Geoffrey Long
Tip of the Quill: Archives
Fragmentation [poetic] devices.

OK, so I thought that a long time ago I made a post about how I keep having this beginning to a poem snaking its way through my brain: "It is in this way that..." I like the cadence of that, but I'm not sure what comes next.

It is in this way that the stars are made,
Fast as a twinkle and slow as a rush,
A flashbulb popping in a cosmic Kodak moment,
Leaving behind a permanent pinprick of afterglow.
Something like that. Still not sold on it. Perhaps I'll do a bunch of those and put 'em together as a series. No idea.

Anyway, so that's been bouncing around in there for years now. Another fragment that's been bothering me is this: "The Secret Dreams of..." This one gets a little more specific. For some reason "The Secret Dreams of Marion Brody" clicks, but I have no idea who Marion Brody is. I keep thinking it's an older, overweight Puerto Rican who works in a restaraunt somewhere, serving up empanadas and having a sort of Walter Mitty thing going. I dunno. I don't want to do a "remake" of Walter Mitty, but the idea is in there, slinking around.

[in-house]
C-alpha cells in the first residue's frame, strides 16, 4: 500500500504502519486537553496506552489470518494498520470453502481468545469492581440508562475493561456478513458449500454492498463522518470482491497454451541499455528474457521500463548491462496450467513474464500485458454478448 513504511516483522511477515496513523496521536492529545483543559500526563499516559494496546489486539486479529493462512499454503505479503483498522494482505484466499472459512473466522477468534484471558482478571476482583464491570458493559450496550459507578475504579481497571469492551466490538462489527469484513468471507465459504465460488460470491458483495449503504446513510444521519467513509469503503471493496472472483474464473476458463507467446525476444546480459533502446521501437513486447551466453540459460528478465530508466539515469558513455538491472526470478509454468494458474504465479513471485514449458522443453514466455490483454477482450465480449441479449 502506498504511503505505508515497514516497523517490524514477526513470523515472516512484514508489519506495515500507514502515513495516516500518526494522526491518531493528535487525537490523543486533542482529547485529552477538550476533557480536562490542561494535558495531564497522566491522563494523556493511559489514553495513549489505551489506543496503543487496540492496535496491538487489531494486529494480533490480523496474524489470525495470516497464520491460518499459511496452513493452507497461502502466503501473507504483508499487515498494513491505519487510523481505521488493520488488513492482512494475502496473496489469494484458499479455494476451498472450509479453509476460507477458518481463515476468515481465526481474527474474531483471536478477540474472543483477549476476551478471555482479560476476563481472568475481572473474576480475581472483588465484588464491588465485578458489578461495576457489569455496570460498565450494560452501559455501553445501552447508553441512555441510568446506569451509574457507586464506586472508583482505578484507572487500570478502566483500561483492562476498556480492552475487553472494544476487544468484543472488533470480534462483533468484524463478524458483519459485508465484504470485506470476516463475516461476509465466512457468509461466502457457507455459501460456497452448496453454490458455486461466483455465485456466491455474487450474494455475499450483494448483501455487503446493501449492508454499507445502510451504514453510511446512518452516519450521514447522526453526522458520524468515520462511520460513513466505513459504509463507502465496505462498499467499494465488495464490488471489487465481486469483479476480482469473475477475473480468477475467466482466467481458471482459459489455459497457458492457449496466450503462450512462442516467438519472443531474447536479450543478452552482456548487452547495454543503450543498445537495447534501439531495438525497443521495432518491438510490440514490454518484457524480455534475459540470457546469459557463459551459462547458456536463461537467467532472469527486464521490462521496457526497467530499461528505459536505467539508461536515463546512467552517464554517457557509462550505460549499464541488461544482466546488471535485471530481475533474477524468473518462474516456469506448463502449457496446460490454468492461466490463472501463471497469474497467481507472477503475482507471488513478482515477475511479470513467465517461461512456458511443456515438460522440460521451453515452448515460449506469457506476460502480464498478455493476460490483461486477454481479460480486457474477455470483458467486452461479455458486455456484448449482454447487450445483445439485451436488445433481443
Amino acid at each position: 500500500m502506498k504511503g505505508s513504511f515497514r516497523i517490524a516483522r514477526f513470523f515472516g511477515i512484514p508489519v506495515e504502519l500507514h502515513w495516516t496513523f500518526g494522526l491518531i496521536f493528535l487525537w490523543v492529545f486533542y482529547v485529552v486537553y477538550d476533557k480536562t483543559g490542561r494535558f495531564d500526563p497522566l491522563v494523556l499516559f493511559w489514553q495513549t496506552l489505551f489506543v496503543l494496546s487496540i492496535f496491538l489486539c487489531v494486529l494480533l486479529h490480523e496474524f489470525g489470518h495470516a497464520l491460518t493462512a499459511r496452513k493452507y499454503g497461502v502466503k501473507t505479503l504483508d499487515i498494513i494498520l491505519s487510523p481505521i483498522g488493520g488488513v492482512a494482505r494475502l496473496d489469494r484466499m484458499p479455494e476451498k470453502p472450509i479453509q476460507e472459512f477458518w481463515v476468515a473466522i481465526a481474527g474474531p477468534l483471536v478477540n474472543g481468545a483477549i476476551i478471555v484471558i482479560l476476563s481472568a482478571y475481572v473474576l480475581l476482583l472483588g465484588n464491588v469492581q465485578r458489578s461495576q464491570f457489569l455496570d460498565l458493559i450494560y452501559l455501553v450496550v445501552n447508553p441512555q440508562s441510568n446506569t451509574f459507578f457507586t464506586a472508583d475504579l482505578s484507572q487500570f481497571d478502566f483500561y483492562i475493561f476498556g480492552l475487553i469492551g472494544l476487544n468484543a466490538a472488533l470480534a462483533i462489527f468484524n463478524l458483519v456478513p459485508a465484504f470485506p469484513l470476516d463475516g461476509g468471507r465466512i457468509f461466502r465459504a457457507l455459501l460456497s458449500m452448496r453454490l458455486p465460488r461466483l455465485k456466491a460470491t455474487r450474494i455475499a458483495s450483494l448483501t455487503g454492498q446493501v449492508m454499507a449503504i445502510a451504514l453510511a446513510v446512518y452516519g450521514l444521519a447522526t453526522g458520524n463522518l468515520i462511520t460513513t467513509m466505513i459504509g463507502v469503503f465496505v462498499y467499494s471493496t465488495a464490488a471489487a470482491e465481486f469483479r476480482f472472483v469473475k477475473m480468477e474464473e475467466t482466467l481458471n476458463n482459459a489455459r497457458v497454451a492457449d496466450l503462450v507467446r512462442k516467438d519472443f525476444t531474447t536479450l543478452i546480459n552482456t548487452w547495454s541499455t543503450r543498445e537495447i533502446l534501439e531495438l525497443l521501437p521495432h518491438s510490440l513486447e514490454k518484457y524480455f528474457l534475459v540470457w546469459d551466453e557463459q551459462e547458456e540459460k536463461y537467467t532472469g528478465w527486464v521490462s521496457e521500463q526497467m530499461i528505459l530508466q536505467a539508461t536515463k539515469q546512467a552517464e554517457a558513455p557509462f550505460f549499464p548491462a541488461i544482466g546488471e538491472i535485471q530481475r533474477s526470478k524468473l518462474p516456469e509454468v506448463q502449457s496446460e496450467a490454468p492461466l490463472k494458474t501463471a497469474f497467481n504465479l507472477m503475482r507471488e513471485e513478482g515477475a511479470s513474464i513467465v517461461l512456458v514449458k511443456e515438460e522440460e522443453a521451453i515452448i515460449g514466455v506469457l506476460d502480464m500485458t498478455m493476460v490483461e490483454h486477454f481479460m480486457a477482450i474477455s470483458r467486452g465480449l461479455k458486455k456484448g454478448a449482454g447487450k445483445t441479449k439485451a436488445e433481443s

I also had another idea this morning dealing with time travel. I don't really trust this one, though, because it's one of those things that hits you as you're still half asleep, which can often turn out to be sort of dumb. Anyway, I had an idea for a time travel story where a heartbroken inventor goes back in time to bitch-slap the earlier version of himself right before he screws things up with the love of his life. He succeeds, but when the inventor returns to his own time, he's already there. Having succeeded in preventing the breakup from occurring, he changed history (yeah, yeah, we've heard this before) but instead of him vanishing, a la Back to the Future, he becomes a temporal man without a country. He can't go back home, because there's no place for him there – there's another him there living happily with his wife. With his wife, his life. He has no money, because all his accounts are different – getting married changed everything, including where he banks and what he did with his cash. Everything he knew is gone, stolen by the version of himself that didn't mess up, and there's no way for him to get his life back, unless he either kills or kidnaps this version of him and steals his life (insert wacky hijinks as the original inventor tries to convince the wife that he really does remember their wedding day), and finally goes back in time to cause the problem that broke them up in the first place, which was probably something like the woman accusing him of doing something he didn't do, so he goes back and does it. It's a lot like Back to the Future, but more cynical: the point is that you can't change your own history. Everyone's history is personal; if things were different, you wouldn't be you, and you wouldn't be doing what you are now. The only way to fix things (as the inventor does once he returns to his own timeline, having successfully ruined his relationship with the woman he loves) is to do things now, to do the best you can with what you've got.